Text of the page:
Tuesday, June 16, 2009

Book Burning?

In this day and age you would think that the subject of book burning wouldn't be in the headlines. The Milwaukee branch of the Christian Civil Liberties Union and three plaintiffs are seeking the right “to publicly burn or destroy by other means” Baby Be-Bop, a book on the coming out of a gay teen by Francesca Lia Block. They are asking for $120,000 in damages after being “exposed” to it in a library display. The row over Be-bop, described by CCLU plaintiffs as “explicitly vulgar, racial and anti-Christian” blew up in April. Four members of the library board were suspended for refusing to remove the book and two others from the young adult section of the West Bend Community Memorial Library prior to the books being formally reviewed. The plaintiffs, all of whom are elderly, claim their mental and emotional well-being was impaired by seeing the book on display. One has to wonder if these people actually read the book.
In the book, "Dirk is beaten by gay bashers but steadfastly clings to the possibility of finding love," notes Salon. The book also uses "offensive" words... n*gg** and f*gg*t (I wouldn't want to be banned by spelling them out.) To a group calling themselves the West Bend Citizens for Safe Libraries, that's enough to harm children. Of course, Mark Twain used the first word in his (sometimes banned) books. When the library ignored the original request for removal, the CCLU came in with the lawsuit. They say it uses racist and explicit terms and promotes discrimination. In fact, the book uses the terms to expose such things. It attributes the "bad words" to the antagonists in the book in order to illustrate how wrong such irrational bias is. The American Library Association addresses the issue here.
Book-burning didn't go out with the Inquisition. It was practiced as recently as WWII by another belief-system, Nazism - i.e. the belief in world domination by a master Aryan "race". There will always be those who want to "protect" the world from "bad things" and those who fight to preserve free speech. Sure, there are really bad things out there which a civilized world does not need, like murder, racism, oppression, etc. However, if there are no laws being broken and no harm being done to others, where do you draw the line? Sometimes you have to expose the "bad" in order to fight against it. Fortunately, so far, the library is winning the fight. Unfortunately, it is a huge expense that didn't need to be taken on right now. The money could have been used for new books and library updates instead of fighting a nuisance suit which, if won, will not make the library "pure" by the CCLU's standards anyway.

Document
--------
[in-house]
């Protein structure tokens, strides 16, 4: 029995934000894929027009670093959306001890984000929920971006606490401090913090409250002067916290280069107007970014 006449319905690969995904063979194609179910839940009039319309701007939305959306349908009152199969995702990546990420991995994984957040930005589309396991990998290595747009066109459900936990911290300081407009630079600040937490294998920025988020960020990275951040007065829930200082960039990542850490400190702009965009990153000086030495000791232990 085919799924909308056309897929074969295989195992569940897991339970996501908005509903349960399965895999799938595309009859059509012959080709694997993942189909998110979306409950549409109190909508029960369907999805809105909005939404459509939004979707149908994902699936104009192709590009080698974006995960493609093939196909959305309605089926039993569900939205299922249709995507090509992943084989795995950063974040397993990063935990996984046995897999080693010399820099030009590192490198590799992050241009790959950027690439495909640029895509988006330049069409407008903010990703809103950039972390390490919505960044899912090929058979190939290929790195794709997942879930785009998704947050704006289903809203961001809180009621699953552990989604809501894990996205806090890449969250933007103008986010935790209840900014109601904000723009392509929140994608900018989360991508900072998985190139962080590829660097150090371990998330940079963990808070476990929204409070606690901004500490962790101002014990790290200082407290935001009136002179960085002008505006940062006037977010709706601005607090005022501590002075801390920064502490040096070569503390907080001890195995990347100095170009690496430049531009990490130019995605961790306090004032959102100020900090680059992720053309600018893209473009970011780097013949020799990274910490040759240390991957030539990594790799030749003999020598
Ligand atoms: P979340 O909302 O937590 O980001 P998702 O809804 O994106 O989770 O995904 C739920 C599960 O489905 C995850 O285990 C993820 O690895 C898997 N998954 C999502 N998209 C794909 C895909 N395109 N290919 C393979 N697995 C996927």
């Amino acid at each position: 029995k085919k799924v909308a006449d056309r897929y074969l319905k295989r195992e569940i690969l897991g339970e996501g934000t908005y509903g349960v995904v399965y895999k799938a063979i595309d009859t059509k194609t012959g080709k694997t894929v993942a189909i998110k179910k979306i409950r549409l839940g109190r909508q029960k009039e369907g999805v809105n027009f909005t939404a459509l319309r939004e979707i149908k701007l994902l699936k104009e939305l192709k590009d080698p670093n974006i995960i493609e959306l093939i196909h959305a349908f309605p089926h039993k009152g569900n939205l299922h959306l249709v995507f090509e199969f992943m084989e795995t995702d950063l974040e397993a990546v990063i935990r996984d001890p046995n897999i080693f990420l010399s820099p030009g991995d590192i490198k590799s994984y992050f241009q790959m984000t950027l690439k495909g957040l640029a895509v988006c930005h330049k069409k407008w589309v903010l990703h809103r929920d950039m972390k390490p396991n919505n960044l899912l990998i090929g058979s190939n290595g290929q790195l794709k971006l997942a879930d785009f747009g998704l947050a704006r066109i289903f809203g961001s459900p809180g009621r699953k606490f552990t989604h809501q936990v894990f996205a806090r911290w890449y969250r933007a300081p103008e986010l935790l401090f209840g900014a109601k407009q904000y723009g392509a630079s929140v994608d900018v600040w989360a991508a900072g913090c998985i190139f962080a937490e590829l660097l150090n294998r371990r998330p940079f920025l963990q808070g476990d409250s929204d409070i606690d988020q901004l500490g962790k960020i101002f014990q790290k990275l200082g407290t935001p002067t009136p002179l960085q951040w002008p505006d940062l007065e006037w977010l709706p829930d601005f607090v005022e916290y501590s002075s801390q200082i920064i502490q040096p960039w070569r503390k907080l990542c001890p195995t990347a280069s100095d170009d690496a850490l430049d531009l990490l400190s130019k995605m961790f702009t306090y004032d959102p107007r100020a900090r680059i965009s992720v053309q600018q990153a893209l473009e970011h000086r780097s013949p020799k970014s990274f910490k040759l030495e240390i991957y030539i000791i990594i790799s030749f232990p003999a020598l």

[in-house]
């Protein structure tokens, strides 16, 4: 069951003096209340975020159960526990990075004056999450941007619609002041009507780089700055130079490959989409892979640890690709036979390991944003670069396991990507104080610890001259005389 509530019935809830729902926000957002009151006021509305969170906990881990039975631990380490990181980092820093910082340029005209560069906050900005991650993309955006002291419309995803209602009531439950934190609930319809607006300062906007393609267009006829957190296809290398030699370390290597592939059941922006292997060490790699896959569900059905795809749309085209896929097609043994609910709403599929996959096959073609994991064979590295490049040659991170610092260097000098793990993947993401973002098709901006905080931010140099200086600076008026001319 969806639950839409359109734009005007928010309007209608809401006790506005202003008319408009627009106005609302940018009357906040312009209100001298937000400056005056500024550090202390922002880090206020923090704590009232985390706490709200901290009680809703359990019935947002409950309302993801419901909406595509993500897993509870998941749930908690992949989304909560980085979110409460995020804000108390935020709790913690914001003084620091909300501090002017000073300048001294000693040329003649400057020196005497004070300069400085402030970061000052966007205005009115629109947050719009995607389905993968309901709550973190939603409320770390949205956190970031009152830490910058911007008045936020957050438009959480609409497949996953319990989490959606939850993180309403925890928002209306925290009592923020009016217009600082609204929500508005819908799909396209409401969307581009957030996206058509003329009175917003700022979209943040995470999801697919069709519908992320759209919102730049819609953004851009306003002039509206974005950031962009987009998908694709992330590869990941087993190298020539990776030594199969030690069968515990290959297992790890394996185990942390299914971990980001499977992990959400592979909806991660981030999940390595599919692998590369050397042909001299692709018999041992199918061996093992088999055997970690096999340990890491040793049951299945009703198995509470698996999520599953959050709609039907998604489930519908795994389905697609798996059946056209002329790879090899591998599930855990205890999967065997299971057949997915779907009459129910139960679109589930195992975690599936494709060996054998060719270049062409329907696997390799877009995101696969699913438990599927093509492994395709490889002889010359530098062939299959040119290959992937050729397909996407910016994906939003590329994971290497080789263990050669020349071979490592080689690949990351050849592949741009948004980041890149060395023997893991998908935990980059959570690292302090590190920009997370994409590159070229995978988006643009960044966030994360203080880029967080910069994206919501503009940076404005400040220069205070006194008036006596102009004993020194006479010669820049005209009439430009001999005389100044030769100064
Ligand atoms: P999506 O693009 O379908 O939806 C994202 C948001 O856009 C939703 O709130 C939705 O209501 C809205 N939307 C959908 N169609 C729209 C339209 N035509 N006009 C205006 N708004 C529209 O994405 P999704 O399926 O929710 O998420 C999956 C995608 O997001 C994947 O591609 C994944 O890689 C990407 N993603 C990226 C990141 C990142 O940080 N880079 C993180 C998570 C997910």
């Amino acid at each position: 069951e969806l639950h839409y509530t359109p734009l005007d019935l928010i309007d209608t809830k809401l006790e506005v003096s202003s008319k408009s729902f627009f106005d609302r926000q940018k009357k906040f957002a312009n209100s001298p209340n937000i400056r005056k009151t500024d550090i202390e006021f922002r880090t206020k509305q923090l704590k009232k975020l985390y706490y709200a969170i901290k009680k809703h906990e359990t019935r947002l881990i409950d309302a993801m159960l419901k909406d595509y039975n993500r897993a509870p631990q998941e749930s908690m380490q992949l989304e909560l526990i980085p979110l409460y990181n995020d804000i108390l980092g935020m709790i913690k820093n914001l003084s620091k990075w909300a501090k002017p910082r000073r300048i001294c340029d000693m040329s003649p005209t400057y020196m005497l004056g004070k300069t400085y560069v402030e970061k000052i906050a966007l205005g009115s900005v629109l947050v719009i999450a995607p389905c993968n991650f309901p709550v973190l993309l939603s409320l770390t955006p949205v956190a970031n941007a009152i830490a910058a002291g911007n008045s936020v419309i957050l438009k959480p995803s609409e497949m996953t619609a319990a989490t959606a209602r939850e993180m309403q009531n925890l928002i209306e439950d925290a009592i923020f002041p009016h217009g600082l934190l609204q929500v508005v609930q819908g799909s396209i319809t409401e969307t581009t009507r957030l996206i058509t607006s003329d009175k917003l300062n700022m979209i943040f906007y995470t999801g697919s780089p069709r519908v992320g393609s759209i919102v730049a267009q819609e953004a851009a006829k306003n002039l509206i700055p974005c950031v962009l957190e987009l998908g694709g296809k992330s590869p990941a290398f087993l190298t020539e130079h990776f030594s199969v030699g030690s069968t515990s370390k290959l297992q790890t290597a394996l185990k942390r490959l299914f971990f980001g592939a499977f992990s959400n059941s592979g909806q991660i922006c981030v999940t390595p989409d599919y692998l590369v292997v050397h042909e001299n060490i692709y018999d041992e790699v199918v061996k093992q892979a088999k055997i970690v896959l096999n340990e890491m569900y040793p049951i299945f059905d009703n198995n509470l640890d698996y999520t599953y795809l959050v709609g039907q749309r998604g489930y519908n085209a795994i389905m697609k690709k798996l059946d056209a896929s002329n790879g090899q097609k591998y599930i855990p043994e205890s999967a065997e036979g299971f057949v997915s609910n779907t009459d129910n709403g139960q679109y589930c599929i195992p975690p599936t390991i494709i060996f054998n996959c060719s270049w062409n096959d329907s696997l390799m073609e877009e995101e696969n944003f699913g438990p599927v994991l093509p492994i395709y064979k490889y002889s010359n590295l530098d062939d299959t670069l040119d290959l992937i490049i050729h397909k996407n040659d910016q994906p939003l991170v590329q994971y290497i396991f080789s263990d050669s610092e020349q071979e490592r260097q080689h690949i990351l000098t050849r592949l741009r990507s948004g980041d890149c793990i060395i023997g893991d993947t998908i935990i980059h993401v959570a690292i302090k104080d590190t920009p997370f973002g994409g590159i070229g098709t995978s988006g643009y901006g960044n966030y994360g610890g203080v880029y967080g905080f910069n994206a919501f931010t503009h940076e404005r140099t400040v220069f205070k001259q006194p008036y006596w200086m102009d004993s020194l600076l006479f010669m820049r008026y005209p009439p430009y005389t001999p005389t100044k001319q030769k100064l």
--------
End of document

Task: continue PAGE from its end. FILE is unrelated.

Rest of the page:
Thursday, June 11, 2009

Time stands still for no man

Getting back to my normal routine isn't easy after a vacation of spontaneous gadding about. Waking up very early is the hardest part. I came across some interesting alarm clocks which, I thought, might make my getting up a little easier, or at the very least more interesting. My favorite was the polite alarm clock. The Polite Speaking Alarm Clock "reproduces the subtle wit employed by P. G. Wodehouse's most famous character, the valet Reginald Jeeves." In fact, it plays back 126 wake-up messages in the voice of Stephen Fry, such as "Excuse me sir, I'm so sorry to disturb you, but it appears to be morning... very inconvenient, I agree... I believe it is the rotation of the Earth that is to blame, sir." At $99.95, it is a bit pricey, but unique nonetheless.
Then there's the vibrating pillow that does what you’d expect, it vibrates. It not only works for the hearing impaired but also for the couple who wake up at different times in the morning. With this handy gadget, the one who gets to sleep in a bit later doesn't have to be disturbed by the partner's alarm. It is also a less shocking way to wake up. So is the Wind Chime clock which wakes you up to soothing chimes. If that isn't good enough, try waking yourself up. There's the alarm clock which allows you to record your own voice.
My son has an alarm clock that employs a whirligig which is ejected into the air when the alarm goes off. The sleeper must retrieve the flying wheel in order to stop the alarm. This works on the same principle as the Puzzle Alarm clock which ejects 4 puzzle pieces into the air when it goes off. It's guaranteed to get you out of bed. Not surprisingly, this alarm isn't used too often.
There is a website dedicated to clocks as entertainment. Albert Einstein said that time is an illusion, why not measure it creatively? Illusion is just another form of reality since we all have our own perspective to reality. Our senses perceive the world around us. Then our brains interpret the stimuli. I may look at a garden and see the beautiful flowers whereas another person may see the green grass or the weeds which long to be pulled. Yet another may see the sprinklers which are begging to be ran through. Time is the same way. Waking up time is way different than evening time. I like gadgets that entertain as well as perform a useful function.
Waking up with ease helps you start the day with a smile, or at the very least, without the normal aggravation. This eliminates the usual stress involved in waking up. Then, you can start your day with a clear, creative mind.